Visual Phonics has given me a broader sense of literacy skill development. The hand shapes enhance students’ ability to “see” the sound as they are learning how sounds and words work. Visual Phonics has changed how I present letters and sounds to my students. Prior to Visual Phonics, I focused on letter names first and letter sounds second. Since incorporating Visual Phonics into my teaching, I understand the power of teaching letter sounds first and then attaching the letter name.” Kathy A., Reading Specialist
The results have far exceeded my expectations. The children learned their sounds so quickly! Students with less ability are mastering sound symbol correspondence at a much greater rate. What’s more, they are beginning to show the ability to take this strategy into their early reading and writing.
As children work independently at journal writing or centers, I often see the kids using the hand shapes as they work. I also see them using Visual Phonics as they listen to stories or look for books in the library. The carry-over I have seen in the children’s writing is tremendous. I see vowel sounds and letter combinations already in November. In the past, most children did not master medial sounds until much later. At the end of last year, more and more children were beginning to go from transitional level writing to conventional before first grade. This exceeds Kindergarten expectations. And while many higher level kids may not need VP for reading as much as lower-level kids, kids with higher reading ability use VP to become much more proficient writers.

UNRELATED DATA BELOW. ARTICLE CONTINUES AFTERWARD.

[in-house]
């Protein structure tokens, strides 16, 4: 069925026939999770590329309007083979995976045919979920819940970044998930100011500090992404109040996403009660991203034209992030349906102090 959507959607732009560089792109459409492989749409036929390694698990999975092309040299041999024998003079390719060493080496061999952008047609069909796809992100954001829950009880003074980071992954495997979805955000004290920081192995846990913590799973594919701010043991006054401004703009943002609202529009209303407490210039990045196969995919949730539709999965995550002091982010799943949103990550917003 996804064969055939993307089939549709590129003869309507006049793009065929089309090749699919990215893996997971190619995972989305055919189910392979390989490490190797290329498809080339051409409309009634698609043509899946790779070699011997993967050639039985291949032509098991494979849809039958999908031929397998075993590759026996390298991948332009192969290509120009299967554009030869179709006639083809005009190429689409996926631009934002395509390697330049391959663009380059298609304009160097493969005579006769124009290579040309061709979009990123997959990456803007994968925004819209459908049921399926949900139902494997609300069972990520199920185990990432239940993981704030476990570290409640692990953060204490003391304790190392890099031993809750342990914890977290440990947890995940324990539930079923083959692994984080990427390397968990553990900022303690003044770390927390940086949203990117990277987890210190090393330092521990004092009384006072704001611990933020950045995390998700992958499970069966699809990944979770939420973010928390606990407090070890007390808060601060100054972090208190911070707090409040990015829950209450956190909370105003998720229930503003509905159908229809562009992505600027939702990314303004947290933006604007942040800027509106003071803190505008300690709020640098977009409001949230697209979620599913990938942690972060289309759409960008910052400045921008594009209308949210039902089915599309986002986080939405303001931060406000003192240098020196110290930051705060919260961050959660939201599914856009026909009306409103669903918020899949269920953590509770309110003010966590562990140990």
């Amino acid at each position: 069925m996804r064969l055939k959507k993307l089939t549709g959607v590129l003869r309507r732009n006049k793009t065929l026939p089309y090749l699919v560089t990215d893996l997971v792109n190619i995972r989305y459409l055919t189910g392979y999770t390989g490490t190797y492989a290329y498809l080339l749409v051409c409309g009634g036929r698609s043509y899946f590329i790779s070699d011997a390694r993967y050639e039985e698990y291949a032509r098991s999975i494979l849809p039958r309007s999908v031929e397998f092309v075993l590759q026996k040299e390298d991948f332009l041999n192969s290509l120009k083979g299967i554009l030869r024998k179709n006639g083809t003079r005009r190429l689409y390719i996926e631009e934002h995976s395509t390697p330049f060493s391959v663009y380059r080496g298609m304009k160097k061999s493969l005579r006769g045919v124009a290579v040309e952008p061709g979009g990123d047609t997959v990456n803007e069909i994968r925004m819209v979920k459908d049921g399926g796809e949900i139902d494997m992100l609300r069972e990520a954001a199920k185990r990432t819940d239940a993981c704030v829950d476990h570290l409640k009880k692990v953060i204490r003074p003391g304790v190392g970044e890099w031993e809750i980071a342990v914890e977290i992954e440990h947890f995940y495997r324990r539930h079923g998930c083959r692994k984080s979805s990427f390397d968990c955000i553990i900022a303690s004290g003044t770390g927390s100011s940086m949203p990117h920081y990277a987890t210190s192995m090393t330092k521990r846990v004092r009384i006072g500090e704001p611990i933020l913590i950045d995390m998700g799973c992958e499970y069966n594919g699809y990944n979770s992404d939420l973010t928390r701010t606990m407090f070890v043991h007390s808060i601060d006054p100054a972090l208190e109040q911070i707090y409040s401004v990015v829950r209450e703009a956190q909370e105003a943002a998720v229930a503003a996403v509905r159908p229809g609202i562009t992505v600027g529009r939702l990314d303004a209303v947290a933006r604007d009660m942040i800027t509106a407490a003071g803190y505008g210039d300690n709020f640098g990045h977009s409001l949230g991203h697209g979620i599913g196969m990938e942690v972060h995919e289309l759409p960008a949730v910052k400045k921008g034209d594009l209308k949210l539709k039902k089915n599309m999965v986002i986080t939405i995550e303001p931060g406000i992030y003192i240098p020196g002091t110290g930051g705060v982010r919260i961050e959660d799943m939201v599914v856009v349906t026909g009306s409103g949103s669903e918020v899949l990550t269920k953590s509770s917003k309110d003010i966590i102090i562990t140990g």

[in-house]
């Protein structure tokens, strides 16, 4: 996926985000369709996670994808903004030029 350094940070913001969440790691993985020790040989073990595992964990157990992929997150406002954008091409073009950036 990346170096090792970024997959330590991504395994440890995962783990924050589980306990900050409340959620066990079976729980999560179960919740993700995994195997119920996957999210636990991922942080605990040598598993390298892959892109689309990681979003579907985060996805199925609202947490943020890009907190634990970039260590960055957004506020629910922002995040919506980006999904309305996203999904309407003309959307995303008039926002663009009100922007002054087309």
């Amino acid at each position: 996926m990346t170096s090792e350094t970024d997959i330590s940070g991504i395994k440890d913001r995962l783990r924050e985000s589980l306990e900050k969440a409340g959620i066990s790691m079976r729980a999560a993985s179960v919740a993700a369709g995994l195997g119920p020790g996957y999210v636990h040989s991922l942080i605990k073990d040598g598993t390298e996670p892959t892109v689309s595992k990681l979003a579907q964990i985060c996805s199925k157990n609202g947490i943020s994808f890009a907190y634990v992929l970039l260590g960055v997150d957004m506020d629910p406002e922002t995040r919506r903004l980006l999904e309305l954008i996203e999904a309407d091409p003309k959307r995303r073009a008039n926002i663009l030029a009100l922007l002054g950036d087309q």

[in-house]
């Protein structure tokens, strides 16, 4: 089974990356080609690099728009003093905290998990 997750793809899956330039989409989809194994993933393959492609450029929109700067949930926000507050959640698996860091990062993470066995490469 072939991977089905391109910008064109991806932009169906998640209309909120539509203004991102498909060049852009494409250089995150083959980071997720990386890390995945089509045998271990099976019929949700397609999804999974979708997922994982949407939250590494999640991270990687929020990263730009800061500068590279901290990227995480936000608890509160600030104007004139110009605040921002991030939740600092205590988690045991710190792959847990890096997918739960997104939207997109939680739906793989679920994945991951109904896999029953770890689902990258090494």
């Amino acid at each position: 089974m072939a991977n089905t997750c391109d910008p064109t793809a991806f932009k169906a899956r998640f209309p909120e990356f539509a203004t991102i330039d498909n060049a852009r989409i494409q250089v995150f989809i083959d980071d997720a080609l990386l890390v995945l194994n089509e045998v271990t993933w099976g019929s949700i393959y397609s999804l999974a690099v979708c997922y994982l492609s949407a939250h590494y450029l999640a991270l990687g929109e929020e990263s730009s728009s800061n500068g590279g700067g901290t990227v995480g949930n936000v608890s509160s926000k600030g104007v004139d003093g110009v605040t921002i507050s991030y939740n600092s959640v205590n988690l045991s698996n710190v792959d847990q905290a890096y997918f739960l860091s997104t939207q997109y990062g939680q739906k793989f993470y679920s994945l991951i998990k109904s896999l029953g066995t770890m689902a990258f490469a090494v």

It was very reaffirming for me to hear parent comments at conferences. Unanimously, parents are impressed and happy with the program and marvel at the growth they see in their child’s reading ability in such a short time. The children are enthused, they are succeeding at a much greater rate, and parents are very happy. But most of all, I see first hand the difference it has made for children that I believe may have struggled a great deal. It has opened the door for so many of my lower kids during this year and last. I am completely sold on Visual Phonics. Diane P., Kindergarten teacher
“I have never had a group of children learn the sounds so quickly . . .“
Karen K., Elementary American Schools Teacher in China
“Last year at the beginning of November, I still had 12/21 students who did not know all of their letters and 17/21 who did not know all of their sounds . . . they could rhyme somewhat and were beginning to get the idea of segmenting and blending (if I did much of the work for them). This year at the beginning of November (with students at the same level as last year) 20/21 students know all of their letters and all of their sounds . . . they are able to rhyme without fail, segment & blend , all using hand shapes and sounds . . . 16/21 students know anywhere from 20-25 sight words, can use them appropriately in their writing, and can locate them accurately in text.” Leigh S., Kindergarten teacher
“I love using Visual Phonics . . . it is one of the best “tools” that I give my students . . . it is amazing to see the students progress.” Carla P., Kindergarten teacher
“In my observation of students, I notice that Visual Phonics has enhanced most of my student’s strategies to blend, segment, locate chunks and write independently. It is a quick piece to use to encourage independent learning.” Laurie W., Title 1 Reading Teacher